It is not the first time this question has been raised, but I ponder it here: Does the church in America need a new Barmen Declaration?
In late May 1934, the Pastors’ Emergency League met in Barmen, Germany. Dietrich Bonhoeffer had helped organize it to help pastors withstand the Nazification of the German church. The German Protestant Church was falling under the thrall of Nazism and Hitler with its dark energies of racism and nationalism.
With Karl Barth as the principal writer, they issued The Theological Declaration of Barmen. It said in short: Hitler is not Lord. Jesus Christ is Lord. With the Declaration, the Pastors’ Emergency League formed The Confessing Church, the small Christian community of Christian churches and pastors seeking to be true to Christ and so necessarily in resistance to Hitler.
Those gathered thought the Reich Church of Germany was breaking up and destroying the German Protestant (Evangelical) Church. The hope of the Declaration was a reunification of the church under a set of theological principles. (It would not accomplish its goal, so strong was the German Christians’ allegiance to Hitler.)
There are two statements in the Barmen Declaration that stand out to me. The first: “Jesus Christ, as he is attested for us in Holy Scripture, is the one Word of God which we have to hear and obey in life and in death.”
The second: “We reject the false doctrine, as though the church were permitted to abandon the form of its message and order to its own pleasure or to changes in prevailing ideological and political convictions.”
It could be said that in every age, since its first capitulation to Constantine, Christianity has struggled with the temptation of serving the powers-that-be rather than Christ. For German Christians the idolatries of race, nation and power took over the church. The führer had become Lord.
“In every age, since its first capitulation to Constantine, Christianity has struggled with the temptation of serving the powers-that-be rather than Christ.”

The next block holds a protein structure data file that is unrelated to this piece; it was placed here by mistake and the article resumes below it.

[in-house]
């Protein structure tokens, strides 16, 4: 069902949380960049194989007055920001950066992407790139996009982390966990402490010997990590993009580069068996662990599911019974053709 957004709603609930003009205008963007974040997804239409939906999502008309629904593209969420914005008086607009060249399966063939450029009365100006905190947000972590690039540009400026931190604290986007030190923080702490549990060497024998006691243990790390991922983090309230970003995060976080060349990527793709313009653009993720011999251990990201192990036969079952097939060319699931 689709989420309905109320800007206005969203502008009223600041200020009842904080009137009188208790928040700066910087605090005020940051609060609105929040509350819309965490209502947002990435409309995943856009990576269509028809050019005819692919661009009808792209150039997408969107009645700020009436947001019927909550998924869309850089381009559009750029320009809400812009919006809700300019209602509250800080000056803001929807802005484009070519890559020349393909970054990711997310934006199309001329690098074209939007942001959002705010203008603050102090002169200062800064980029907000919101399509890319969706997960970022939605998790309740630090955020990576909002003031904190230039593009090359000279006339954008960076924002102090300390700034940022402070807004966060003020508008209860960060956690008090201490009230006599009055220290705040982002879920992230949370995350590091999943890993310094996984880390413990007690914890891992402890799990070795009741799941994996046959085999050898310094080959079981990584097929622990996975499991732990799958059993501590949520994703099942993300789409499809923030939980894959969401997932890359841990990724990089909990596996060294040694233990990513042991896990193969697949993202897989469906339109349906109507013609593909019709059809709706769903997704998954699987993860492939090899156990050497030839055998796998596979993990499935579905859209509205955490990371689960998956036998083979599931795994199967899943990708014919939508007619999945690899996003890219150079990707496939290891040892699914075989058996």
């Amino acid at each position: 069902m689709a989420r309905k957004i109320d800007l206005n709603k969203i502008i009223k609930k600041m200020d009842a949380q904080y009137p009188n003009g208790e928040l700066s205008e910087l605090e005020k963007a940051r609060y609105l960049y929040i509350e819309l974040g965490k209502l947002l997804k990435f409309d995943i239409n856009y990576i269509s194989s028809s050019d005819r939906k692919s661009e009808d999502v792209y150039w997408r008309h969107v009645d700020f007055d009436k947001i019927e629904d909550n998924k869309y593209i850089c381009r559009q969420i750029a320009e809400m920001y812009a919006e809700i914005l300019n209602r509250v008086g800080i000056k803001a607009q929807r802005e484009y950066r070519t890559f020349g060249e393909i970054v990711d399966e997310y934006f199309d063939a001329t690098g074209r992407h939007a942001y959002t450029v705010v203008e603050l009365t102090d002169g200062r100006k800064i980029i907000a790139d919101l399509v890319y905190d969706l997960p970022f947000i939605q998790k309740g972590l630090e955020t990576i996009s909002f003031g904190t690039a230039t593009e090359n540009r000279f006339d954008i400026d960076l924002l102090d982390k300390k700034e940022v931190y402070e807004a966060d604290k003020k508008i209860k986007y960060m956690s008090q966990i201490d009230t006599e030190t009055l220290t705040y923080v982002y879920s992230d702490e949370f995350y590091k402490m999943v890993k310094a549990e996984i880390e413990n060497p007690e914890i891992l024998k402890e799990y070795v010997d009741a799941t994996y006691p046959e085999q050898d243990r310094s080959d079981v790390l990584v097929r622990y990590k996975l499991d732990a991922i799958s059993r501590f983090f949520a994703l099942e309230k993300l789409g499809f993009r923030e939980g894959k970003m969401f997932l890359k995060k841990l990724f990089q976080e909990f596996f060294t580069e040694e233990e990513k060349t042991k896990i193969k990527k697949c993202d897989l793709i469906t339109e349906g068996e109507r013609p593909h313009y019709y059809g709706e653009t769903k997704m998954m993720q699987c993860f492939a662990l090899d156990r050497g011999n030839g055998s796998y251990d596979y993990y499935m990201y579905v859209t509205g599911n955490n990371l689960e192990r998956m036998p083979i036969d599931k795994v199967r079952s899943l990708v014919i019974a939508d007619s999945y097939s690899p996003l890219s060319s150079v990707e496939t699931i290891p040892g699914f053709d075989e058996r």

Bonhoeffer, who supported the Declaration, thought nonetheless that Barth, who was under house arrest in Bonn at the time, had not gone far enough. The theological statement, he said, needed to address more specifically issues like the Aryan Paragraph, which barred Jews from public positions and laid the groundwork for the extermination of the Jews. Theological statements need concrete application! But it was the first step toward theological and political resistance to Hitler and the Third Reich.
The American church is today confronted with the same issues, the heresies of racism and nationalism, of Christian nationalism and Christian white supremacy. There is a growing number of new churches today identifying themselves as “patriot churches.” Many churches have become that without naming themselves that.
Do we need a New Barmen Declaration to state what is at stake theologically, spiritually and politically? Do we need to go beyond the theological statement and name the present dangers to the church and nation?
We must start with the church, with an examination of our racism, of our temptation to nationalism and of our own obsession with worldly power, including the major efforts of the Religious Right, evangelical and Catholic, to create a Christian theocracy in America. We must shun allegiance to any ideology of right or left that competes with our allegiance to Christ.
“The gospel has political ramifications, but we must not become a political religion.”
The Welsh poet Waldo Williams describes Jesus as the one who refuses “conscription in any army.” The gospel has political ramifications, but we must not become a political religion, a local arm of the Republican or Democratic Party, a people who make the political realm the ultimate realm of life. We may think, as I do, that one of these parties today more closely represents biblical values, but Christ relativizes all our earthy allegiances that they not become Lord.
Bonhoeffer formed a seminary for the training of Confessing Church pastors. It lasted several years before the government shut it down. The pastors lived together. Shared spiritual practices were as important as the lectures. Maybe we begin here, in our communities of faith, letting ourselves be shaped by Word, prayer and spiritual practices that help us live more authentically Christian in these dangerous times.
Stephen Shoemaker is pastor of Grace Baptist Church in Statesville, N.C. He served previously as pastor of Myers Park Baptist in Charlotte, N.C.; Broadway Baptist in Fort Worth, Texas, and Crescent Hill Baptist in Louisville, Ky.
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